Percussion concert’s promise: “Taking It To The Max”
Tuesday, April 14, 2009
By nature, drummers tend to take everything to the max, but the phrase takes on a double meaning for the members of the Purdue Percussion Theater when they present “Taking It To The Max” at 2:30 p.m. Sunday, April 19, in Loeb Playhouse.
Admission is free.
The group’s annual concert, known for its theatrical flair and its juxtaposition of comedic percussion pieces with more serious ones, takes time to salute Maxine Lefever, a former Purdue percussion professor who created the drum line’s legacy of intensity and pride.
“Maxine was a one-of-a-kind percussionist who loved Purdue. She realized how important it was to keep the percussion department thriving through instruments, music and performances. We’re happy to be able to honor her at this concert,” says Purdue’s current percussion specialist Pamela J. Nave.
Professor Emerita Maxine Lefever, lost her battle with cancer on June 20, 2004, at age 73. From her arrival at Purdue in 1962 until her retirement in 1987, she dedicated her life to the Purdue Bands. Besides taking charge of the marching band’s drum line, she helped organize and traveled extensively on national and international tours with the Purdue Bands, and served Al G. Wright as an administrative assistant.
Through her estate, Lefever remains one of Purdue Band’s most significant donors, establishing endowments for percussion activities as well as a special student award for outstanding percussionists.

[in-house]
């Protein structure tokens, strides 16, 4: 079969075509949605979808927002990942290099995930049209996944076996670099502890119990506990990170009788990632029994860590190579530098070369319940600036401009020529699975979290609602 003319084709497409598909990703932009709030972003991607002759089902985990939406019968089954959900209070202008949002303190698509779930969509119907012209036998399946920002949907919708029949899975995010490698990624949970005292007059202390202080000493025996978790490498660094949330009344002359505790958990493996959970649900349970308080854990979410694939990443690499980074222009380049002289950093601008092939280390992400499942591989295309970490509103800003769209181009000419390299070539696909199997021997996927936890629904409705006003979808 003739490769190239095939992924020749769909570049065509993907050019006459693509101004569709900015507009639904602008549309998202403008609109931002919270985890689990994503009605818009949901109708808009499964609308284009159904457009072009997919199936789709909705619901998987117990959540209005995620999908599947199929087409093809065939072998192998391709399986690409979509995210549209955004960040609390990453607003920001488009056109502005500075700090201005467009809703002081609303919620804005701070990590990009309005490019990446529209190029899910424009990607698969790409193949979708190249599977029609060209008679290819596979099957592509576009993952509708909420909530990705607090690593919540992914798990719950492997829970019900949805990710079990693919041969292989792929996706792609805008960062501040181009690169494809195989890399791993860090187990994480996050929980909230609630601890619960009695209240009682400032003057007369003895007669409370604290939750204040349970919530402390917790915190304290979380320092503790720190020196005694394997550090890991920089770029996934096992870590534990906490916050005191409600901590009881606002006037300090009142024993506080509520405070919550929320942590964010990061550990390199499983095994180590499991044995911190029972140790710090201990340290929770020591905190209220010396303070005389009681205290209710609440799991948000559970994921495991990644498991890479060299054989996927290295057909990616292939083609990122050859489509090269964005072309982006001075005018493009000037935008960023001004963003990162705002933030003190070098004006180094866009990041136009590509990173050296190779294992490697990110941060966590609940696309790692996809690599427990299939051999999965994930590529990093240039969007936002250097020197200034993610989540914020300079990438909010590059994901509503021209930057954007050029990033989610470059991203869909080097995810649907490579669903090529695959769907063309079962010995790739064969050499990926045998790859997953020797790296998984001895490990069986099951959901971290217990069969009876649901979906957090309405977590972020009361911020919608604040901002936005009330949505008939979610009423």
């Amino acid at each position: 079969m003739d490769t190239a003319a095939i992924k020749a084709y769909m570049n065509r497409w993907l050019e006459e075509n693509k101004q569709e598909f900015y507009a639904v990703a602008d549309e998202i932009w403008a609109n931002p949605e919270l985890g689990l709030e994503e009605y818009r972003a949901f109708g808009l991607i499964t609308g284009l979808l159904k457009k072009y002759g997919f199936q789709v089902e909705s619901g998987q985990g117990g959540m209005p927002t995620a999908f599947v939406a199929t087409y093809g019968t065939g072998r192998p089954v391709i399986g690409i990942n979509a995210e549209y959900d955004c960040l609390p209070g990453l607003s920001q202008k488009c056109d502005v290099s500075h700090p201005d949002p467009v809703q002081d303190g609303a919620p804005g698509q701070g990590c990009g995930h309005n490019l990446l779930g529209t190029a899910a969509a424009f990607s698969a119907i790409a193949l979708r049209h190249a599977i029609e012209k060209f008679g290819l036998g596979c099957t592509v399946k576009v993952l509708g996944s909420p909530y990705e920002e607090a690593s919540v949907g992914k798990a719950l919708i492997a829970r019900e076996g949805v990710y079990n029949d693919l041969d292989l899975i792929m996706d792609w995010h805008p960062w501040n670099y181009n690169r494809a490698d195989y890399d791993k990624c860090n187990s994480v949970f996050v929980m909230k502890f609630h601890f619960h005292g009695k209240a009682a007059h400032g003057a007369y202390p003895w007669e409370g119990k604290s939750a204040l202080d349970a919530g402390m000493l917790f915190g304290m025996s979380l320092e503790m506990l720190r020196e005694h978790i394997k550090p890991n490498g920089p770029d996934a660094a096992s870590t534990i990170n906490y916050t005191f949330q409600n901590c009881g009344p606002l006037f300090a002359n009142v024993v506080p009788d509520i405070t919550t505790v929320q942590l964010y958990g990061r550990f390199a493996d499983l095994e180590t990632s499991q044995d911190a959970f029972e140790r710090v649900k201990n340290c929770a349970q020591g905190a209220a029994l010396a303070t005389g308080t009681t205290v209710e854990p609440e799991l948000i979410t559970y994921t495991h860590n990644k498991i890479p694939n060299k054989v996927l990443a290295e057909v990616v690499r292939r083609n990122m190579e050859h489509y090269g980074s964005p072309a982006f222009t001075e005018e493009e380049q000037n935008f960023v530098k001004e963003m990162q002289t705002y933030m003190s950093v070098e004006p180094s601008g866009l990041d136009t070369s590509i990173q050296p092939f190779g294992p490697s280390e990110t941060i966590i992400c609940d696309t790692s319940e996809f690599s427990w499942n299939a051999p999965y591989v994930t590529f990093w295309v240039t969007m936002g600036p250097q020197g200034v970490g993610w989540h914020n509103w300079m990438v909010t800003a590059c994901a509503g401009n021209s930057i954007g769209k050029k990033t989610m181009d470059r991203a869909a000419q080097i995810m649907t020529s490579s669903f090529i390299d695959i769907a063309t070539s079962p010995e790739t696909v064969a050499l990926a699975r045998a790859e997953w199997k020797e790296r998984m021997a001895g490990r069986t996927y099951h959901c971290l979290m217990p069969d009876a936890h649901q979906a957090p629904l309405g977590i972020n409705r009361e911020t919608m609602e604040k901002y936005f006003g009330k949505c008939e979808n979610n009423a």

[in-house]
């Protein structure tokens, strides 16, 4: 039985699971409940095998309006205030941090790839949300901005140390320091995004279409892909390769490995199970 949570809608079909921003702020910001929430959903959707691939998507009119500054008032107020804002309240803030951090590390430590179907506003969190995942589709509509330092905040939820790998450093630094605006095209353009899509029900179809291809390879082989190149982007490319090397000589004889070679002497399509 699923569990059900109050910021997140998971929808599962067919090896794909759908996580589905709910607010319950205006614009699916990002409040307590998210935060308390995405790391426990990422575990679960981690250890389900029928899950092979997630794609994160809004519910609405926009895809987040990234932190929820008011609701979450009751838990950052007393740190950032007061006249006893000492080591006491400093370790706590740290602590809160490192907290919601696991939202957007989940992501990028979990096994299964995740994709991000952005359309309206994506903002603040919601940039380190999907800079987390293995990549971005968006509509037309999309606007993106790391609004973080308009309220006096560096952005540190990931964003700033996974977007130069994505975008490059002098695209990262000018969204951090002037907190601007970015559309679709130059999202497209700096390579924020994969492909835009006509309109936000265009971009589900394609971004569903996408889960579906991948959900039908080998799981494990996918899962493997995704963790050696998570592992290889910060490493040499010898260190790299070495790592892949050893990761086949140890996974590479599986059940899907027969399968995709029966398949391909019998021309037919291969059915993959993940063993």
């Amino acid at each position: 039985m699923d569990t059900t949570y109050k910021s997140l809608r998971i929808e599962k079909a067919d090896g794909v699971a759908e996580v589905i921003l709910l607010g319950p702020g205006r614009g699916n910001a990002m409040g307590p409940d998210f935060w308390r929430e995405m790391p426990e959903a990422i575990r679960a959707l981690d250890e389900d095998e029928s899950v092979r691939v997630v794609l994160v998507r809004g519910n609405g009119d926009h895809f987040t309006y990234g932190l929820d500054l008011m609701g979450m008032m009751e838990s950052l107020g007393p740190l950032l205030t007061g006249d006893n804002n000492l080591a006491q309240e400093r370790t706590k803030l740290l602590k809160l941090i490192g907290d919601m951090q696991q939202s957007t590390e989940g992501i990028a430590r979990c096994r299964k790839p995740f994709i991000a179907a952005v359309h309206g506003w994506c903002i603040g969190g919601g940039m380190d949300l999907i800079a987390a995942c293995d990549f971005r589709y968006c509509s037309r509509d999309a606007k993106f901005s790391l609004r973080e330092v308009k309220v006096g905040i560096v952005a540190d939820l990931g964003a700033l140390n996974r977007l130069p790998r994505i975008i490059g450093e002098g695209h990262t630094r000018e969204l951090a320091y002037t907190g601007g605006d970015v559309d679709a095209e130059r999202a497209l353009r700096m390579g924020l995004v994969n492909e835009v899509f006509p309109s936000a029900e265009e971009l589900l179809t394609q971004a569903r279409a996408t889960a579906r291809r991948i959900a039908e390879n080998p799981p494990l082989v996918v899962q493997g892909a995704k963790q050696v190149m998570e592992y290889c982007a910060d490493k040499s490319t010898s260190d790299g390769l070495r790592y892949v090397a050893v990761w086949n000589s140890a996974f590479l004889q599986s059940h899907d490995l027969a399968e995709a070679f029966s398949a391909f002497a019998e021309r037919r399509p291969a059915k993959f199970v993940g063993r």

Three of the many pieces Lefever arranged or composed for Purdue percussionists will be featured at the concert – a marimba ensemble titled “Tico Tico” and two pieces she wrote for cymbal, snare and bass, “San Luis” and “Mancous.”
Nave promises a thunderous opening to the concert with a variety of pieces for drum line.
Besides the works by Lefever, the concert will put the spotlight on two guest soloists, a guest ensemble and a variety of compositions created by student percussionists.
Bonyea Killebrew, is the featured marimba soloist in a piece he composed titled “Apocalyptics;” Kevin Tsai wrote “Ego” for snare and bass drum; Lindsay Surmacz created a drum line piece titled “Rhythm Machine;” and Brian Leathers wrote “Quadtastrophe” for quad drums.
Topping the guest performers, Twana Harris, director of the Black Voices of Inspiration, will sing “Somewhere” from West Side Story with accompaniment by Nave on the vibes. Amanda Hampton, a dancer with the Purdue Repertory Dance Company and coach for the Golden Silks flag corps, will be the featured dancer in “Metheny Dream.” “The James Ancona piece is the first slow, pretty percussion piece we’ve ever played. Percussion doesn’t usually do slow and pretty because it’s hard,” Nave says.
Sunday’s concert closes with the Black Voices of Inspiration joining the Purdue Percussion Ensemble for “a really happy dance kind of piece that’s very uplifting,” Nave says,
Anders Edenroth’s Latin flavored “Chili Con Carne.”
Forward to a Friend